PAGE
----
MADIP - FAQs
 

What are the benefits of MADIP?
What has MADIP delivered so far?
What is the governance for the project?
How is my privacy protected?
How is my data kept secure?
Who has access to MADIP data?
How is MADIP data linked?
How is name and address information used?
How long will MADIP data be retained?
Can I access or correct my personal information?
How do I make a privacy complaint?
Who can I contact for more information about the project?



What are the benefits of MADIP?

MADIP shows how combining existing public data can be used to:
    • provide insight into the effectiveness of government policies, programs, and services to ensure they are delivering value to the Australian public
    • inform better targeting of services, such as health and early childhood services, to people and communities who need them
    • enable people and businesses to make more informed decisions.

What has MADIP delivered so far?

Since June 2015, MADIP has been testing the feasibility and value of combining important national datasets. The aim is to create an evidence base that helps agencies and analysts address complex policy and service delivery questions. A series of MADIP Case Studies have been developed to highlight the kind of insights this data can provide.

MADIP will expand to include new datasets from a broad range of sectors and to examine what insights could be gained by analysing data over time, rather than at a specific point in time.

What is the governance for the project?

The MADIP is a core component of the Australian Government’s Data Integration Partnership for Australia (DIPA).

There are three key levels of governance for the MADIP:
    • The Secretaries Data Group (replaced the Cross Portfolio Data Integration Oversight Board in November 2015) has oversight of data integration involving Commonwealth data for statistical and research purposes. This project forms part of the Public Sector Data Management agenda and the Data Integration Partnership for Australia (DIPA) driven by the Deputy Secretaries Data Group, which reports to the Secretaries Data Group.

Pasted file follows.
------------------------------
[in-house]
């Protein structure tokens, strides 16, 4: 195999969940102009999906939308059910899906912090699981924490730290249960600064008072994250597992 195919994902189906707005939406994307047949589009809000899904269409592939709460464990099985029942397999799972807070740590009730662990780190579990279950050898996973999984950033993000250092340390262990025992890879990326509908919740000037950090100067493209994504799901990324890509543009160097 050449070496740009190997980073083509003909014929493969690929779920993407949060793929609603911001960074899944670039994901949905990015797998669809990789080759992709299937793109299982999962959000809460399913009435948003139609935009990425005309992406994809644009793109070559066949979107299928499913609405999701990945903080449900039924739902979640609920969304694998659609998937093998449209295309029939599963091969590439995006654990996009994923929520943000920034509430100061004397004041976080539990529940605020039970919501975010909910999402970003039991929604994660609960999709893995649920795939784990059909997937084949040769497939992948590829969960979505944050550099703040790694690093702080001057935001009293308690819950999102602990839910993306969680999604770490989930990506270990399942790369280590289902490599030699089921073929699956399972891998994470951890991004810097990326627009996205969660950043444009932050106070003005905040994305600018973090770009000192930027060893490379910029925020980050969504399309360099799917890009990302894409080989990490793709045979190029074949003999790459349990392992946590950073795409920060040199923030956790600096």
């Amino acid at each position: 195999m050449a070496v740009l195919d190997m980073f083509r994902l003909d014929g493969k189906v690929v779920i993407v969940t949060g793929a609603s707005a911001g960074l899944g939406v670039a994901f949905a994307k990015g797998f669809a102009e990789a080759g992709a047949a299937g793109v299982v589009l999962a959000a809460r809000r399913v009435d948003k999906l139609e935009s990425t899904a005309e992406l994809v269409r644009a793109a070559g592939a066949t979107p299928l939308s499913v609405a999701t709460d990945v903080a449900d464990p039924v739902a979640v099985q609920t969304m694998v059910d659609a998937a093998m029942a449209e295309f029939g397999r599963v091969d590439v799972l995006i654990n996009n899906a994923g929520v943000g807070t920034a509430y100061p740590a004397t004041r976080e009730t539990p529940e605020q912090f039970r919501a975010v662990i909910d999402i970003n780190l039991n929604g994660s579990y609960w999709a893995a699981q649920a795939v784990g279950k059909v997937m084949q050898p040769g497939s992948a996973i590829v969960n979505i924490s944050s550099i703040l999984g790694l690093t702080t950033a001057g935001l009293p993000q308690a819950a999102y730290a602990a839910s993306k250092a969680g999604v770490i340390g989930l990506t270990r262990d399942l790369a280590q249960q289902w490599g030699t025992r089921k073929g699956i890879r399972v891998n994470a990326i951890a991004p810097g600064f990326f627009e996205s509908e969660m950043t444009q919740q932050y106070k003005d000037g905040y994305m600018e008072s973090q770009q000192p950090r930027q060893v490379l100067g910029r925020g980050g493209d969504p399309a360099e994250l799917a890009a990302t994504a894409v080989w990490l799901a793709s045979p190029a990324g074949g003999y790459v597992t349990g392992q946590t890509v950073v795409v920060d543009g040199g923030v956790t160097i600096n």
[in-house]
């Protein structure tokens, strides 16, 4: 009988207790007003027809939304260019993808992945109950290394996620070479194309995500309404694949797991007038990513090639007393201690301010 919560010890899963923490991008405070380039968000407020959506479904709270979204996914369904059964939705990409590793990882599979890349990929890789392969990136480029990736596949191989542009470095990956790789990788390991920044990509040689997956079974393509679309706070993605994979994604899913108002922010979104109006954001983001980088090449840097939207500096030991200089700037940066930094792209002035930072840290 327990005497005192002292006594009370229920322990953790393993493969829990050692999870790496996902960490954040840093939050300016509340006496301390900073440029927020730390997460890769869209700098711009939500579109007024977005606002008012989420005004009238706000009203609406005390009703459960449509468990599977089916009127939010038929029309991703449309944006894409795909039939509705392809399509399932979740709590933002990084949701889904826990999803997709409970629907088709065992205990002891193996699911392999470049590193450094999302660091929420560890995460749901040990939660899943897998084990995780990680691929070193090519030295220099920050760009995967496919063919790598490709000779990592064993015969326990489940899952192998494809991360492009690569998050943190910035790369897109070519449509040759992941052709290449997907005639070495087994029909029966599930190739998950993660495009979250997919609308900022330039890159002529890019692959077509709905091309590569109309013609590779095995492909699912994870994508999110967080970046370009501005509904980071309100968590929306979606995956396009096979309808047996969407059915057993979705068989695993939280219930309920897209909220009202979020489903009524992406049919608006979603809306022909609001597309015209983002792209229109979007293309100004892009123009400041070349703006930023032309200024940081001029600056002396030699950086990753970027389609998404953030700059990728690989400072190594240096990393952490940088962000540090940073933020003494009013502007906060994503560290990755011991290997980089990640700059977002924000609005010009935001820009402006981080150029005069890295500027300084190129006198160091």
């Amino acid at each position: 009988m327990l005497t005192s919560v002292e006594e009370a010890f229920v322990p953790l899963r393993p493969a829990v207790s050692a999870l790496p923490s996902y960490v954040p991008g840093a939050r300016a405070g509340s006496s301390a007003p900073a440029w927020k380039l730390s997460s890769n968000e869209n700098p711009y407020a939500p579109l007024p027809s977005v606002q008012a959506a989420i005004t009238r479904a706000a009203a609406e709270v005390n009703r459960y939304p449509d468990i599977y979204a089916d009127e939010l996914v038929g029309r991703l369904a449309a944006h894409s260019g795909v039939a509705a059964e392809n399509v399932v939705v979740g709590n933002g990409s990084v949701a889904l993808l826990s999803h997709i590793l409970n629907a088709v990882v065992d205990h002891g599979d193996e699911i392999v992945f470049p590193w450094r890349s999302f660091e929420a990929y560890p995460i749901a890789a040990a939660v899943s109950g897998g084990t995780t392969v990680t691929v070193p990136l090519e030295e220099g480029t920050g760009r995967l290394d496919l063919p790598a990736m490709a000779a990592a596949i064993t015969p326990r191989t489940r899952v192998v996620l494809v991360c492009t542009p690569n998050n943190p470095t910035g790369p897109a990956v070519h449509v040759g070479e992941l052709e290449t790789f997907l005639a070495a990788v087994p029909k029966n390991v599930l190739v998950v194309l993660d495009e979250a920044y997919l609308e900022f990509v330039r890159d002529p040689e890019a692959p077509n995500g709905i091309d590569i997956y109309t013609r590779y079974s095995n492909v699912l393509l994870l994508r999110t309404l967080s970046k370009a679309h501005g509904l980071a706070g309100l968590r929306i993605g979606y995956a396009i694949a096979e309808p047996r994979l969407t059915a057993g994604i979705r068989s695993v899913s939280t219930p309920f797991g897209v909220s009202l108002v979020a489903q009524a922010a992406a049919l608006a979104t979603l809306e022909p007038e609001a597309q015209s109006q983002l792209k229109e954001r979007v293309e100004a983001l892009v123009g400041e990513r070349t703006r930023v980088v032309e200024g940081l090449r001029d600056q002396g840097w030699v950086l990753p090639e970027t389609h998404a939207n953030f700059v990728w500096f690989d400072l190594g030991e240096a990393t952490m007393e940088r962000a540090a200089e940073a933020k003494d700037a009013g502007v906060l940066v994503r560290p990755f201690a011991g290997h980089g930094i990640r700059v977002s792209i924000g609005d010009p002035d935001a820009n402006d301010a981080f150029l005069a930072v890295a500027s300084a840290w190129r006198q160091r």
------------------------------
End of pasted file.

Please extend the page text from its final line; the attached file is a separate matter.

• The People Centred Data Oversight Committee (PCDOC) is composed of Deputy Secretaries from relevant agencies and has strategic oversight of data sharing, linking, and use in MADIP, and related issues.
    • The People Centred Data Analytical Unit (PCDAU) supports the PCDOC and is responsible for operational management and analytical priorities.

How is my privacy protected?

MADIP data can only be accessed by authorised users via highly secure systems. Access to information is also restricted to the specific requirements of the authorised user. Names and addresses are removed from analytical data so that individuals and organisations cannot be identified. Directly identifiable personal information used for linkage is stored separately from other information used for analysis. This is known as the Separation Principle.

In 2017, the ABS commissioned an independent privacy consultant to assess the impact of MADIP on individuals' privacy. A series of targeted consultations with key stakeholders were also held. For more information, visit the MADIP Consultation and independent Privacy Impact Assessment or ABS Privacy Impact Assessments pages.

Privacy protections are reviewed on an ongoing basis and will evolve as new technology becomes available and new data is added.

Learn about how the ABS is protecting your privacy.

How is my data kept secure?

The ABS is committed to data security. Learn about the safeguards we have in place to your keep your information secure here.

Who has access to MADIP data?